Would have recognized Israel as a national homeland for the Jewish people and further reaffirmed Congress’ enduring support for the U.S.-Israeli relationship, Israel’s security, its right to exist as a democratic Jewish state, and its right to self-defense.
Introduced nearly every year, resolutions commemorating the founding of Israel typically pass overwhelmingly and without controversy. Included in this resolution however, are whereas clauses that take critical aim at the Obama administration’s diplomatic dispute with the Netanyahu government over settlement construction in East Jerusalem. These clauses cite a statement by Obama during his presidential election campaign that Jerusalem must remain undivided; and a statement by Binyamin Netanyahu at the 2010 America Israel Public Affairs Committee (AIPAC) policy conference that ‘Jerusalem is not a settlement. It is our capital.’
The dispute between the Obama administration and the Netanyahu government also featured prominently in the AIPAC lobbying effort following its 3/21-3/23/10 policy conference in Washington, DC. AIPAC helped organize 500 meetings for 4,000 of its supporters with their Members of Congress and instructed them to ask for their Senators’ and Representative’s support for four specific items. One of these four ‘asks’ was to gain their members’ signatures for one of two letters circulating through Congress (one for members of the House and one for Senators) expressing support for Israel in the midst of the settlement dispute.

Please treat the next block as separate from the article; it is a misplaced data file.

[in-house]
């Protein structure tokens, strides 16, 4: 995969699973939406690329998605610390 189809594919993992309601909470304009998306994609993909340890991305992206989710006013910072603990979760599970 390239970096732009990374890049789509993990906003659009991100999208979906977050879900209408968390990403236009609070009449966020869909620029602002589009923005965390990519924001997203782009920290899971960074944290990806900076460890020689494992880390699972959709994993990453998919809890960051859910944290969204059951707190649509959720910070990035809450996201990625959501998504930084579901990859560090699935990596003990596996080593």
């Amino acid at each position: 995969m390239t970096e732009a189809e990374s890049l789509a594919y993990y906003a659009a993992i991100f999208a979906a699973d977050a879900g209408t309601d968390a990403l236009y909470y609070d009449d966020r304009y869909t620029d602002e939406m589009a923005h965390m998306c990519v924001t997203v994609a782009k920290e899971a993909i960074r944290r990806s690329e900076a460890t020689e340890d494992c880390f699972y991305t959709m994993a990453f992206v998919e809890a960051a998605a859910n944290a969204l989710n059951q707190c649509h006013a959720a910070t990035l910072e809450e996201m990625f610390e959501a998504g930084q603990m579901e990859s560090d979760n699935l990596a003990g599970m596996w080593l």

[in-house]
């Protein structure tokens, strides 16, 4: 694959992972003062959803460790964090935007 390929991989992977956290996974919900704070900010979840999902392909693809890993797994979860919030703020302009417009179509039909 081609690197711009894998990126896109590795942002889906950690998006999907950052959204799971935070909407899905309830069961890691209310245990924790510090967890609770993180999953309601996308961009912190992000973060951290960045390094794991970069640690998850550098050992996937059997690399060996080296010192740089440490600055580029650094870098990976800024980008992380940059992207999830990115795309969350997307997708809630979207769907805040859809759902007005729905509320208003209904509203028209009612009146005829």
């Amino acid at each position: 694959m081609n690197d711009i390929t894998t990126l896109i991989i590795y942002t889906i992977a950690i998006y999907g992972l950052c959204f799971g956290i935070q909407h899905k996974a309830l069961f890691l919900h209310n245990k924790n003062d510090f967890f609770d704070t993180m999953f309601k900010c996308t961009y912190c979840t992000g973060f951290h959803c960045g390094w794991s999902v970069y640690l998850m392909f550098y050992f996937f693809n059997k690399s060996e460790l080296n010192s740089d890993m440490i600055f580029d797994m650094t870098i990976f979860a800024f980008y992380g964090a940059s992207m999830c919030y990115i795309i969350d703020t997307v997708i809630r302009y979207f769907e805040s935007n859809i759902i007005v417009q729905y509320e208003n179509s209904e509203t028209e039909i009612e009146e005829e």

The letters were addressed to Secy. of State Clinton and urged her to act to reduce tensions with Israel. Both closely echoed an AIPAC press release issued on 3/14/10 stressing the strategic importance of the U.S.-Israeli relationship, warning that the tensions were distracting both nations from the peace process and the threat from Iran, and containing the same quote by Vice President Jo Biden saying ‘Progress occurs in the Middle East when everyone knows there is simply no space between the U.S. and Israel.’
Amplifying the message further, House Majority Leader Steny Hoyer (D-MD) and House Minority Whip Eric Cantor (R-VA) who initiated the House letter, delivered speeches at the conference stressing the need for the U.S. to keep disagreements with Israel private.
In addition to Hoyer and Cantor the House letter was originally signed and circulated by the senior Democrats and Republicans with power over legislation dealing with U.S. foreign affairs in the Middle East: Howard Berman (D-CA), Chairman of the House Committee on Foreign Affairs (HCFA), Ileana Ros-Lehtinen, Ranking Republican Member on the HCFA; Gary Ackerman (D-NY), Chairman of the HCFA Subcommittee on the Middle East and South Asia; and Dan Burton Ranking Republican on the Subcommittee. It was delivered to Clinton with 334 signatures (327 gathered in three days) on 3/26/10. The Senate version was originally signed and circulated by Barbara Boxer (D-CA) and Johnny Isakson (R-GA) and sent on 4/13/10 with 76 signatures.
See also: related measures H. Res. 1191 of 3/18/10, SA 3690 to H.R. 4872 of 3/24/10, and H. Con. Res. 271 of 4/29/10.